• yes •
Part of Speech: (Sentence) Adverb, Noun, Interjection
Meaning: 1. (Sentence adverb) An affirmative response to a yes-no or a negative question: "Don't you want to go?" "Yes, I do." 2. (Noun) An answer or vote of "yes": "The final count was five yeses and four nos." 3. Used to express great satisfaction at an outcome.
Notes: Today's Good Word has several variants: yeah, yep, yepper, yessir, and the emphatic yessiree—all very slangy. This word is known in linguistics as a "sentence adverb" because it is used to replace an affirmative response to a yes-no question. While we find no derivational relatives of yes, we do find a compound, yes-man, someone who servilely says yes to everything a higher authority asks.
In Play: The first meaning of today's word is the most common: "Do you think Lance Sterling loves himself more than anyone else?" "Yes, I do." The second meaning is far less often used than the first: "The passage of the motion didn't surprise me; what surprised me was the size of the yes vote." The third meaning is difficult to exemplify: After receiving the prize for this year's best Frisbee player, Dalton made a gesture like he was jerking a lever and exclaimed, "Yes!"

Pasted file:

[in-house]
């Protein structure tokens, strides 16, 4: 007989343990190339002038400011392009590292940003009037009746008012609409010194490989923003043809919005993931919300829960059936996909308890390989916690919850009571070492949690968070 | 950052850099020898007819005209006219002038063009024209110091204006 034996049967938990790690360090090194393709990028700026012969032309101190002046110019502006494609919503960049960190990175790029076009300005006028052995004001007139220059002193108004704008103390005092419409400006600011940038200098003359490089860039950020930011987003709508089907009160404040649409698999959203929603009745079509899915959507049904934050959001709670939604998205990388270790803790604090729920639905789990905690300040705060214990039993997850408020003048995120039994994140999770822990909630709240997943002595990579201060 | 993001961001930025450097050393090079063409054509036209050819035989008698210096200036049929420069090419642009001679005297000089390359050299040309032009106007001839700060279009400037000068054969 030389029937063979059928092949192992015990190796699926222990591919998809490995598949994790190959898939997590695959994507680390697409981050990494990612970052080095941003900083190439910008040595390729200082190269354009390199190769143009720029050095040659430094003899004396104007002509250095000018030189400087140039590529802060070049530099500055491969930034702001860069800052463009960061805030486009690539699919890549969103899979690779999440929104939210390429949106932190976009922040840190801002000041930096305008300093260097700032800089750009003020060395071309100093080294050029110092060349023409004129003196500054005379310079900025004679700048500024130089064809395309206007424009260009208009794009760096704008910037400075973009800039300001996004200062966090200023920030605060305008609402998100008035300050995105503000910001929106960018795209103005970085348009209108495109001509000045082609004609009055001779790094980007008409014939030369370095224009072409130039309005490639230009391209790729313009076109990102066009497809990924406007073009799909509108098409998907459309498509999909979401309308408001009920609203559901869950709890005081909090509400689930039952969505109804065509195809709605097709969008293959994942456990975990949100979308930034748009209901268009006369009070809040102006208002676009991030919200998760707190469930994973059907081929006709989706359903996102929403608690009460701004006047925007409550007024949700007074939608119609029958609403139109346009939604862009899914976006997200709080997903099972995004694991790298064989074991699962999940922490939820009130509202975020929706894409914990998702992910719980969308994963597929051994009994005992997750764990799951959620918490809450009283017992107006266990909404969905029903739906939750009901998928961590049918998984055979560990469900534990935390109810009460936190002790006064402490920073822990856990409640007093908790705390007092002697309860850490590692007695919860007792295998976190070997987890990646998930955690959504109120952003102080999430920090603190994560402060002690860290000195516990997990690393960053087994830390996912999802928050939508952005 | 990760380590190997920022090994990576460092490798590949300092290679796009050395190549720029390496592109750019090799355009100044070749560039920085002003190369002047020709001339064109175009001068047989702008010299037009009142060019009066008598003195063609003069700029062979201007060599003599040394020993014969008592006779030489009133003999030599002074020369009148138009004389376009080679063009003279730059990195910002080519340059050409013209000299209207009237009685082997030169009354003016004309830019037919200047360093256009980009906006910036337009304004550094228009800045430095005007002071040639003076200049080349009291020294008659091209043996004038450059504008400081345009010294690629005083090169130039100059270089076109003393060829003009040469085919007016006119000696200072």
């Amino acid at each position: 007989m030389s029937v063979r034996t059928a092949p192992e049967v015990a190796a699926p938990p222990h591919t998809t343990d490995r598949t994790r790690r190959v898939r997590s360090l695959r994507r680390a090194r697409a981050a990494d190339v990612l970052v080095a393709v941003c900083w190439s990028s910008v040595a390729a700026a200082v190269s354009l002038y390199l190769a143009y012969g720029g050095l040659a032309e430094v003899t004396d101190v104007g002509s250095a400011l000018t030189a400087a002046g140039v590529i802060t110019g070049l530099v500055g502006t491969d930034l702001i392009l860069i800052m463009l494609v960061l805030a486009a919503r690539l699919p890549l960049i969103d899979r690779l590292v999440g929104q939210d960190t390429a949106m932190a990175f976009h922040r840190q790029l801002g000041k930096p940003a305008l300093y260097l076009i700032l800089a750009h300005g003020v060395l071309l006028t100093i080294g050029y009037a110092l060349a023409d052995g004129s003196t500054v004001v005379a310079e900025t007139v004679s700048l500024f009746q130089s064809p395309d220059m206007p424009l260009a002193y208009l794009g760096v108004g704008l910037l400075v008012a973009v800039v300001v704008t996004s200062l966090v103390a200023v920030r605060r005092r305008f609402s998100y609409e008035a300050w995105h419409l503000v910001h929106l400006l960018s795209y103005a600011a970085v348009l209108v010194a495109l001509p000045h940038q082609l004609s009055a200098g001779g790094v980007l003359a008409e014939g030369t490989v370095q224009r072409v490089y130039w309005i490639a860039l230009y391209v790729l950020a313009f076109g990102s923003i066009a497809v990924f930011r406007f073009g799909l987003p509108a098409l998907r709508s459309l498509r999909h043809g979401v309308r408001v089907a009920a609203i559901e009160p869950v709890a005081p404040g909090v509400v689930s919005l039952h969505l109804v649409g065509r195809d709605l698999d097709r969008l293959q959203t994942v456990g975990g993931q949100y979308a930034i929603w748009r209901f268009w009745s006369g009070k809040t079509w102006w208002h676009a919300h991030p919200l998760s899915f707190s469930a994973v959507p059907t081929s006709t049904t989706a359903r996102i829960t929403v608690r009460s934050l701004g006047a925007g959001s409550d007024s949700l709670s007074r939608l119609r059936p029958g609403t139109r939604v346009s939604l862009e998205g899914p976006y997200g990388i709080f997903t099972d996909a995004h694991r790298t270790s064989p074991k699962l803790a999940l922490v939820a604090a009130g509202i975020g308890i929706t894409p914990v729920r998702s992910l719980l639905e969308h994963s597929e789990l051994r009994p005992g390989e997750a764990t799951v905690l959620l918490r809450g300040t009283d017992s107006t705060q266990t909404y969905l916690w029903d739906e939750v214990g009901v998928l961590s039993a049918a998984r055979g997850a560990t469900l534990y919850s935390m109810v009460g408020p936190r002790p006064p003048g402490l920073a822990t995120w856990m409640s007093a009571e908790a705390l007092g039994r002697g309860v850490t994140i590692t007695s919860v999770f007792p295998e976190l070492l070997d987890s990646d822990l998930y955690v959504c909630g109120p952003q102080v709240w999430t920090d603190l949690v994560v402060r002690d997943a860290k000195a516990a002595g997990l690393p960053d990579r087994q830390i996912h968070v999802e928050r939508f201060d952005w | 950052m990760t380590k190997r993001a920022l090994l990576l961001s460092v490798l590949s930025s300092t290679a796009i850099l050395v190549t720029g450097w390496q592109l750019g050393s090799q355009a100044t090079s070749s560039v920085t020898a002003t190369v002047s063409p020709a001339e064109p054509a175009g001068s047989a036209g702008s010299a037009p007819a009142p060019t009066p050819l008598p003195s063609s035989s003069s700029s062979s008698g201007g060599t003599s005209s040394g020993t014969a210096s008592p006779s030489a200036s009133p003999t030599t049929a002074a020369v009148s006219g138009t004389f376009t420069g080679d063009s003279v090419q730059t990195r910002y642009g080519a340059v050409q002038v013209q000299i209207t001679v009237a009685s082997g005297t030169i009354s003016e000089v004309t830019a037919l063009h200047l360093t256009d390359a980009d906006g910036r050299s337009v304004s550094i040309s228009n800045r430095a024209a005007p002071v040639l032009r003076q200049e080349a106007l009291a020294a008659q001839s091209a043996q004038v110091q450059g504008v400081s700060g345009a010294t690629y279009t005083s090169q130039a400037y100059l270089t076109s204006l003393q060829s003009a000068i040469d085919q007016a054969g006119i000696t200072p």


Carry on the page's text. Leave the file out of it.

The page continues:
Word History: In Old English today's Good Word was gese "so be it", probably from gea, ge "so, yes" + si "be it", third person imperative of beon "to be". It seems to have originally represented a stronger sentiment than simple yea. Old English gea "so, yes" is from Proto-Germanic ja (pronounced [yah]), a word of affirmation still present in German, Danish, Dutch, Norwegian, and Swedish. The trail goes cold at this point; no one seems to know where gea came from. It is difficult to track such small words, because they provide so little evidence to base investigations on and that evidence is easily confused. (Yes, it was Jeremy Busch, Grand Panjandrum in the Agora, who suggested today's small but very meaningful Good Word.)
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